Fiscal Cliff: How it could affect you

A closer look at how the Fiscal Cliff could affect Social Security, retirement, more

By Shawn Ley - Reporter

DETROIT - Wednesday in Washington experts will discuss the impact on affordable housing. New research shows one in three Americans is cutting back now. What sacrifices will your family have to make? Own a small business in metro-Detroit? Hang on to your hat - because going over the fiscal cliff is going to impact you, your employees and your family. If you have a job - you will pay hundreds, if not thousands in higher taxes if your government takes you over the fiscal cliff.

Remember this:

If you make $60,000 - you'll pay an extra $2000 in taxes next year.  That's boils down to not having an extra $160 a month.  What will you cut out?  Cable TV? Holding off on buying a new car? The fiscal cliff is days away - and if you're working - you and your family are going to feel the impact.

Fiscal Cliff and Social Security

For Social Security beneficiaries, the effect would barely be felt in a one-year period. In most years, chained CPI differs from the other inflation measure very little -- only by about 0.3 percentage points, according to the Social Security Administration's chief actuary.

This year, for example, that would shave about $4 a month off the cost of living increase for the average Social Security recipient. Currently slated for a $21-dollar-a-month increase, the average Social Security recipient would instead receive a boost of only $17 a month.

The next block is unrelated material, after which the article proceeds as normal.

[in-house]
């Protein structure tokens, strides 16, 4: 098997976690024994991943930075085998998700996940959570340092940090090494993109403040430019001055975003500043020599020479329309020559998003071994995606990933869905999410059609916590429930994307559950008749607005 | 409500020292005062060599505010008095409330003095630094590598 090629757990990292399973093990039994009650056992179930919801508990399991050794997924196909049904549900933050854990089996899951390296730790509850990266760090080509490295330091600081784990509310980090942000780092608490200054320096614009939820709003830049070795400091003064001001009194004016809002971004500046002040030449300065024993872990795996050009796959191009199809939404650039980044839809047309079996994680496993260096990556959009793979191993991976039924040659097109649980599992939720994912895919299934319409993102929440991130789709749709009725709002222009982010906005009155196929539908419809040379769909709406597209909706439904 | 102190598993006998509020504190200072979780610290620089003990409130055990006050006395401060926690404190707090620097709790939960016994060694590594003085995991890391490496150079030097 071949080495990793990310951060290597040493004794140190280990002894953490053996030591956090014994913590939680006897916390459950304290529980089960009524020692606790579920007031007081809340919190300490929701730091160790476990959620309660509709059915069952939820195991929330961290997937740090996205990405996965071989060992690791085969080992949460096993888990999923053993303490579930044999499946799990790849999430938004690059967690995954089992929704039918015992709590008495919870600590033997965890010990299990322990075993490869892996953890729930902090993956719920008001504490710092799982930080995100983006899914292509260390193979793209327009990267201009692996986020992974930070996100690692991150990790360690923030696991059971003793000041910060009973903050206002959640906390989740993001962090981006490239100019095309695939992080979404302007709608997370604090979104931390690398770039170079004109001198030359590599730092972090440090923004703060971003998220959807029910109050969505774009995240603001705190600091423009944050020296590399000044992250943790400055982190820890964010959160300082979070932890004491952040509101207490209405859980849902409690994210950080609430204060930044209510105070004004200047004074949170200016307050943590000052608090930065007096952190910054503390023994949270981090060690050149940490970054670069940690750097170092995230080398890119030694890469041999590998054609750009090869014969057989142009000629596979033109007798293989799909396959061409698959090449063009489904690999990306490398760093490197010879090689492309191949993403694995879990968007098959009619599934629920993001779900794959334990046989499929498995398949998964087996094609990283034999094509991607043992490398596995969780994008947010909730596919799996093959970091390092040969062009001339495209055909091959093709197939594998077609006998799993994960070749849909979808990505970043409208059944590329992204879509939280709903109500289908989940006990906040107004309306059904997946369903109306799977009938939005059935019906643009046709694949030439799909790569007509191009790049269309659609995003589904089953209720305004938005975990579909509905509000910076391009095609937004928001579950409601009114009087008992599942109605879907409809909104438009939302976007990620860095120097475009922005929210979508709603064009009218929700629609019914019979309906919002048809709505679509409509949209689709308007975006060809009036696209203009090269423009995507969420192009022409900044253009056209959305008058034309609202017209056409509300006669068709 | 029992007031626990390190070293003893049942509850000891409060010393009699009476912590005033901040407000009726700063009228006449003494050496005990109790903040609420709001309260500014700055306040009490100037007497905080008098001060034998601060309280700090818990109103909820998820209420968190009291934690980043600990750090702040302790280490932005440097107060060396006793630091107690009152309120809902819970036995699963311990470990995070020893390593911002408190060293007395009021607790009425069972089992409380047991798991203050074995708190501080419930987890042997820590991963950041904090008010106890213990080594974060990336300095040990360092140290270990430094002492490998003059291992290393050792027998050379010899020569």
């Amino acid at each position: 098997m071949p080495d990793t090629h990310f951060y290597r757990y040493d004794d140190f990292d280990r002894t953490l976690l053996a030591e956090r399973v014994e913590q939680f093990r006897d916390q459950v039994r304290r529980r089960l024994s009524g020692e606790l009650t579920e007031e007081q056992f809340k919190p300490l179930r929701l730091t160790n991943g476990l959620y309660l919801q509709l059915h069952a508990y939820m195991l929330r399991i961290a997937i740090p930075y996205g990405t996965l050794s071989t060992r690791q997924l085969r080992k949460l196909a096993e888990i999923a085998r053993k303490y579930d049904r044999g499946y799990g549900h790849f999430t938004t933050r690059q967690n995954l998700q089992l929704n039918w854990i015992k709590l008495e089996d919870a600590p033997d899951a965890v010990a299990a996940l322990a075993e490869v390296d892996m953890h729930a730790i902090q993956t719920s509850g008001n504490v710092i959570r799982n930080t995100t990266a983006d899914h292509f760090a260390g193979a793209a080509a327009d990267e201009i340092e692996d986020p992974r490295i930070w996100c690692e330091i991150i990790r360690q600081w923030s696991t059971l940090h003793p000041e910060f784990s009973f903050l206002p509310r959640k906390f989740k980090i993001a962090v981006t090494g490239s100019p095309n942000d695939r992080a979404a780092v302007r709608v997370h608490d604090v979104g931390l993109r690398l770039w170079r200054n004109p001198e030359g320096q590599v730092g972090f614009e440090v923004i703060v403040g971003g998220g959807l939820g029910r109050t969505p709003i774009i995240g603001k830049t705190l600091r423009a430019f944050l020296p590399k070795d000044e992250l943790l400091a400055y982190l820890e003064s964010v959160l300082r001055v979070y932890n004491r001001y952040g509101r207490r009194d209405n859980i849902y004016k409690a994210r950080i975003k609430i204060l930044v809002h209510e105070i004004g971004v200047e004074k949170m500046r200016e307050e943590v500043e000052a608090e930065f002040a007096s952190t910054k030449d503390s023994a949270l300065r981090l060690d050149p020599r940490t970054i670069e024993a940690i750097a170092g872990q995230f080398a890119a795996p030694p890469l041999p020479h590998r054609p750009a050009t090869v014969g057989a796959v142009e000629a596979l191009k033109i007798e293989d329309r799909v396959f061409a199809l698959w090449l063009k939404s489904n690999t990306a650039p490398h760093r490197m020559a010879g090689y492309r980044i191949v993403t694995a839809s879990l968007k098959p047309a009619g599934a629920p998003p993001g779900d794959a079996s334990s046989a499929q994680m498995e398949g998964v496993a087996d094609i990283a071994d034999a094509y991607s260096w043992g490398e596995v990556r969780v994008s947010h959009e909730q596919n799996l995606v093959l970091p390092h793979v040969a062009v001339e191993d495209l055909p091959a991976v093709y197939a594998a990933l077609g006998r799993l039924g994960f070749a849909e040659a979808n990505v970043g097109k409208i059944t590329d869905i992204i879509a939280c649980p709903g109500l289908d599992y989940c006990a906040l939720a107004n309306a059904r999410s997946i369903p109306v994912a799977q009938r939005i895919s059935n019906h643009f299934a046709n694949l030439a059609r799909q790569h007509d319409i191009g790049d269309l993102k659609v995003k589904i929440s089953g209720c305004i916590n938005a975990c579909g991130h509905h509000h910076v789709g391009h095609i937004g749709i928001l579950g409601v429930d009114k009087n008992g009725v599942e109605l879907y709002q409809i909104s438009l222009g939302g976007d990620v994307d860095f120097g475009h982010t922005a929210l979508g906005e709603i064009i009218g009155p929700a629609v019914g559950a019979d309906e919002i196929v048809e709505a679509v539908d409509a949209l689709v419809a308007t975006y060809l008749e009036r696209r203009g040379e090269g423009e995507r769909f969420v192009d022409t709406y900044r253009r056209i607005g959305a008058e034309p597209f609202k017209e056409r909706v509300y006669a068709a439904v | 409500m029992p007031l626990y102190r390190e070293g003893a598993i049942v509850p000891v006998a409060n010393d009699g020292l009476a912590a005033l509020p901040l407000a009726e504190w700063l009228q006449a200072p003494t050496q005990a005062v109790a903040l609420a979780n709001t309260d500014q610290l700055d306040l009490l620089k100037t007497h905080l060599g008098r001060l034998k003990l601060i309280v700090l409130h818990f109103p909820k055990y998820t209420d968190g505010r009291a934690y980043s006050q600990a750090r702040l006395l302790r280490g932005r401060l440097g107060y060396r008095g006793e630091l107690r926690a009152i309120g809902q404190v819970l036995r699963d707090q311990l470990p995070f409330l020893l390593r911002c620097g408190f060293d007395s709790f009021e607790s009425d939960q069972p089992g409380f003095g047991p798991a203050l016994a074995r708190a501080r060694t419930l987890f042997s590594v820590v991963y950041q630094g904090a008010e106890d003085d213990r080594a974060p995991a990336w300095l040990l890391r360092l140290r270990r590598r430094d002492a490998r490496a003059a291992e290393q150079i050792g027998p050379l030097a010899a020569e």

"That's the funny thing about this policy. If we enacted it, nobody would notice," Marc Goldwein, senior policy director for the Committee for a Responsible Federal Budget, told CNN Radio's Lisa Desjardins.

But over time, the effect is compounded, and that has advocates for retirees up in arms.

Consider a person who retired at age 65 in 2000. If chained CPI had been used to calculate his annual cost of living adjustments, his monthly Social Security checks would total around $1,880 now, $106 less than under current law.

The longer a person lives, the larger the effect becomes. According to AARP, retirees lucky enough to live to 92 would lose a month's worth of benefits.

"It's a theory that may work when you're talking about buying chicken breasts instead of prime rib," AARP said in a statement. "But it's dubious for health care services, a very large expense for many who depend on Social Security, including older Americans and people with disabilities." 

How will it affect your taxes?

Several elements of the tax code are indexed to inflation, including the income thresholds that define the tax brackets, the size of standard deductions and the size of tax-deductible contributions allowed in retirement accounts, such as 401(k) plans.

You're unlikely to notice a change in your taxes next year if chained CPI is used. But over a decade, the effect becomes slightly more pronounced, albeit still gradual.

Consider a typical household earning between $30,000 and $50,000. Ten years from now, a household with that same income would be paying about $125 more in federal taxes, according to calculations by the nonpartisan Tax Policy Center.


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